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Hello NFC enthusiasts,   In the NFC communication protocol, when a device acts as a NFC reader (it provides its own field), it is waiting for a tag to approach. When this occurs, the reader energizes the tag and depending on the application, it can read from or write to a tag.   When multiple tags are in the field, the power decreases according to the number of tags being energized, for which the tag operations will not work properly. For this, there is a process called anti-collision, in which the reader decides, from the detected tags, one to work with.   The purpose of this document is to demonstrate the activation of each tag at a given index.   This demonstration is going to be made with two NTAG 216.     This demonstration is based on NXP NFC Reader Library v05.02.00, NfcrdlibEx3_NFCForum project for PNEV7462B, in which some modifications are going to be made in order to carry this out. These tags are compliant with NFC Forum Type 2 Tag and ISO/IEC14443 Type A specifications.    In phacDiscLoop.h modify the max number of cards supported (two cards for this demonstration):   #define PHAC_DISCLOOP_CFG_MAX_CARDS_SUPPORTED 0x02U      In NfcrdlibEx3_NFCForum.c add the following code in  LoadDiscoveryConfiguration():   static phStatus_t LoadDiscoveryConfiguration ( ) { . . . /*Passive max typea devices*/ status = phacDiscLoop_SetConfig ( pDiscLoop , PHAC_DISCLOOP_CONFIG_TYPEA_DEVICE_LIMIT , 2 ) ; CHECK_STATUS ( status ) ; }   A fix to the SW stack has to be made (Fix will be implemented in the next release): open "phacDiscLoop_Sw_Int_A.c", line 511, change if statement as below.     if ( ( pDataParams -> sTypeATargetInfo . bTotalTagsFound > 1 ) && ( ( bTypeATagIdx ) < pDataParams -> sTypeATargetInfo . bTotalTagsFound ) )     Until now, the reader is able to detect a maximum of two tags and work with up to two type A devices.   The activation of a tag at a given index is possible to the phacDiscLoop_ActivateCard() function.   Once this function is called, it will receive the discovery loop data parameters, the type of tag and the index of a tag to be activated.   The code will be added after knowing that multiple tags are detected and resolved in the NfcrdlibEx3_NFCForum.c file.   else if ( ( status & PH_ERR_MASK ) == PHAC_DISCLOOP_MULTI_DEVICES_RESOLVED ) { /* * Multiple cards resolved. It enters here if DEVICE LIMIT > 1 and more than one devices are * detected and resolved. */ DEBUG_PRINTF ( " \n Multiple cards resolved: \n" ) ; /* Get detected technology type */ status = phacDiscLoop_GetConfig ( pDiscLoop , PHAC_DISCLOOP_CONFIG_TECH_DETECTED , & wTagsDetected ) ; CHECK_STATUS ( status ) ; /* Get number of tags detected */ status = phacDiscLoop_GetConfig ( pDiscLoop , PHAC_DISCLOOP_CONFIG_NR_TAGS_FOUND , & wNumberOfTags ) ; CHECK_STATUS ( status ) ; DEBUG_PRINTF ( "\tNumber of tags: %d \n" , wNumberOfTags ) ; /* Code */ . . . } Note: The code to be inserted in the comment /* Code */ is below in the Code section of this document.   The demonstration will be as simple as activating one tag, read its NDEF message, activate the second tag and read its NDEF message as well so that we make sure the activation process is performed correctly.   Each tag was previously written with a text NDEF message respectively.   Tag 1: Text: Hallo! Language: de   Tag 2: Text: ¡Hola! Language: es   Writing to a tag can be done by making use of our TagWriter app available in the play store: NFC TagWriter by NXP - Aplicaciones de Android en Google Play    Code section:   uint8_t bTagState1 ; /* Tag 1 */ /* Activate tag at index 0 */ status = phacDiscLoop_ActivateCard ( pDataParams , PHAC_DISCLOOP_TECH_TYPE_A , 0x00 ) ; /* Check for NDEF presence */ status = phalTop_CheckNdef ( palTop , & bTagState1 ) ; /* Read NDEF message */ status = ReadNdefMessage ( PHAL_TOP_TAG_TYPE_T2T_TAG ) ; DEBUG_ERROR_PRINT ( status ) ; /* Tag 2 */ /* Activate tag at index 1 */ status = phacDiscLoop_ActivateCard ( pDataParams , PHAC_DISCLOOP_TECH_TYPE_A , 0x01 ) ; /* Check for NDEF presence */ status = phalTop_CheckNdef ( palTop , & bTagState1 ) ; /* Read NDEF message */ status = ReadNdefMessage ( PHAL_TOP_TAG_TYPE_T2T_TAG ) ; DEBUG_ERROR_PRINT ( status ) ;   Behavior shown in the console monitor:   NFC Forum Example:       This implementation demonstrated the activation of two type A tags at a given index. I hope this is of great help!   Best regards, Ivan. Original Attachment has been moved to: Project-files.zip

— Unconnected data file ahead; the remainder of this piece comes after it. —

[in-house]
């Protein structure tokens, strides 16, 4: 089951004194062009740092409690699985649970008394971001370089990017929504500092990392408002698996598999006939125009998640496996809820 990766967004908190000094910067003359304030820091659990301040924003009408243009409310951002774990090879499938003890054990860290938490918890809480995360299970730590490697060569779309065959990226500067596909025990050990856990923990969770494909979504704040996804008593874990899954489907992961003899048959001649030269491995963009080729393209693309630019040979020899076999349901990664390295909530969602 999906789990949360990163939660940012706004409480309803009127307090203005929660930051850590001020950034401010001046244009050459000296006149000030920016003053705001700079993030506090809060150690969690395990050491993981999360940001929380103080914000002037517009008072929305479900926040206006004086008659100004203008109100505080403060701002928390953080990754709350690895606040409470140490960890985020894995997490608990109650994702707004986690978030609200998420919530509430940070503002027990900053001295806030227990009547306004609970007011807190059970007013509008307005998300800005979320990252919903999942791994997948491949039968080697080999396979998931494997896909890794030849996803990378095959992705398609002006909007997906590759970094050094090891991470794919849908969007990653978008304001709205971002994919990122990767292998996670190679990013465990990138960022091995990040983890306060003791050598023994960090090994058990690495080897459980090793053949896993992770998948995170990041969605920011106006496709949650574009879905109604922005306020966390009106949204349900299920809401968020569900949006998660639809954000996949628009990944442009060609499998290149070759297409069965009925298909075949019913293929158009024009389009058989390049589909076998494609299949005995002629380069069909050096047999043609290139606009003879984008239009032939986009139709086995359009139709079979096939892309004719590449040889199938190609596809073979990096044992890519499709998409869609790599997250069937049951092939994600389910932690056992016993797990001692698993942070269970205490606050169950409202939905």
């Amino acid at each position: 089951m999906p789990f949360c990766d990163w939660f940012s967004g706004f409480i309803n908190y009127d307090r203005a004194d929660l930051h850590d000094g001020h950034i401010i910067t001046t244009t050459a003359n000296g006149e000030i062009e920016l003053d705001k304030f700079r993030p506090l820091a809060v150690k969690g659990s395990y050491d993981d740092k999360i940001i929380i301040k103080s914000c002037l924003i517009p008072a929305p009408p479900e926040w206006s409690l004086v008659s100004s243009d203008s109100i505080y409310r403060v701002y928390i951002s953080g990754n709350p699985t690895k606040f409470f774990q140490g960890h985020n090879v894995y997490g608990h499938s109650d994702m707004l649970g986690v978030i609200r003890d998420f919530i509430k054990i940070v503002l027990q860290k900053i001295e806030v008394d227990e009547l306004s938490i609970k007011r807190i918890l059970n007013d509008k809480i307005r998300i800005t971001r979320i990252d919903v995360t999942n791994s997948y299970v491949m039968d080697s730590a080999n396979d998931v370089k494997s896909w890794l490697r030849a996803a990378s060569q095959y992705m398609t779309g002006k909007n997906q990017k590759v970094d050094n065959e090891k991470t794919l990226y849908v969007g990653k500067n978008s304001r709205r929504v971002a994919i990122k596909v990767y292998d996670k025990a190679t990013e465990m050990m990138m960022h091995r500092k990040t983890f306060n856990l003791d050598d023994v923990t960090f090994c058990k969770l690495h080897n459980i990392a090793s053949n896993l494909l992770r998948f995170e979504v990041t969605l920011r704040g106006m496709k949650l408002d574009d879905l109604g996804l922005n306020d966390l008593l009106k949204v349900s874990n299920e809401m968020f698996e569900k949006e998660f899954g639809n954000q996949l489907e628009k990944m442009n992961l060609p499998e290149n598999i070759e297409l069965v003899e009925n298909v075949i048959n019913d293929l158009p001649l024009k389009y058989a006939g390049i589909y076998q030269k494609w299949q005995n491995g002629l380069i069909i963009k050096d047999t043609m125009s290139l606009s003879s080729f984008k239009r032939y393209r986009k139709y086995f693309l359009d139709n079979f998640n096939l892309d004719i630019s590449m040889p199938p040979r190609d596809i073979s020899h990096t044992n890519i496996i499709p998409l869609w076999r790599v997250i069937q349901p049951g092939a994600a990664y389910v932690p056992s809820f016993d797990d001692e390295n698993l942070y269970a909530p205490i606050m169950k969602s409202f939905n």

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Hello NFC and Kinetis enthusiasts, NTAG I2C plus tag ICs offer both, a contact (I2C) and a contactless interface (NFC) to ease the development of IoT, home-automation and consumer applications. The target of this document and the example projects is to show how NTAG I2C plus can act as the bridge from a host NFC device, like a smartphone or PC, to an embedded board such as a Kinetis Freedom board. 2 main functionalities are demonstrated: embedded board control via NFC and firmware upgrades over NFC. Board control with NFC enabled device NTAG I2C plus provides an easy way of sending/receiving any kind of data between a product embedding an MCU to a host NFC device (e.g. smartphone). Some use cases include product configuration, control or data sensing. A major advantage is that we can have a customized application or graphic interface in the smartphone instead of expense of an LCD screen for the embedded board. Bootloader over NFC Firmware updates in the field are a very common practice for products based in an embedded system. The main advantages of a bootloader over NFC are the simplicity and the non intrusive nature, as it communicates using NFC antennas, i.e. without any wires or physical connections. DEMO PROJECT The next picture shows the setup and connections from the NTAG I2C Plus antenna board to the FRDM-K64F. Hardware - Kinetis Freedom board FRDM-K64F - NTAG I2C Plus Antenna board or flex antenna with the NTAG I2C plus IC. Software - Kinetis Software Development Kit (KSDK) v2.0 - Kinetis Design Studio (KDS) v3.2 - NTAG I2C Demo Android application. Available from Google Play. :smileyalert: Note: Please verify that your smartphone supports NFC. Otherwise the Android app can be installed but it cannot be used for interfacing with the NTAG I2C Plus IC. TESTING THE DEMO PROJECTS There are two KDS projects attached to this document: - NTAG_I2C_Plus_FRDMK64_Demo: Demonstrates the transfer of data between the phone and the MCU. - NTAG_I2C_Plus_FRDMK64_Bootloader: Provides a mean to update the firmware in the Kinetis MCU. The application must be prepared to be placed at an offset of 0x4000 in the MCU internal flash. To load any of these demos please open the corresponding project in KDS IDE, build the project and start a debugger session to program the K64. NTAG_I2C_Plus_FRDMK64_Bootloader 1- In FRDM-K64F, SW2 must be pressed during reset to enter bootloader mode. Hence the 2 usual ways are:+    A) If the board is powered, press and hold SW2 and then press Reset button.    B) When the board is not powered, press and hold SW2 and then plug the USB cable. 2- From the Android demo app go to the "Flash" option. Then click on "Select from Storage" to browse for the application binary file. :smileyinfo: Note: For this bootloader example, the application including the vector table must be relocated to an offset of 0x4000 in Flash. 3- Finally tap the phone to the NTAG I2C Plus antenna and hold it steady during the flashing progress. When the app shows "Flash Completed" the new application starts executing. NTAG_I2C_Plus_FRDMK64_Demo :smileyalert: NOTE: By default the demo project has the 0x4000 offset, so please build the project and then load the generated binary using the bootloader as described above. - Bring the NFC enabled phone near the NTAG I2C Antenna. - Verify transfer is already in progress, by checking the "Board Status". - Press the Orange/Blue/Green buttons in the Android app to change the color of the RGB LED. - Enable the checkbox for "Enable Temperature Sensor" to see the reading of the K64 internal temperature. I hope these demo projects are useful. Please feel free to share your comments or ask any questions. Regards! Jorge Gonzalez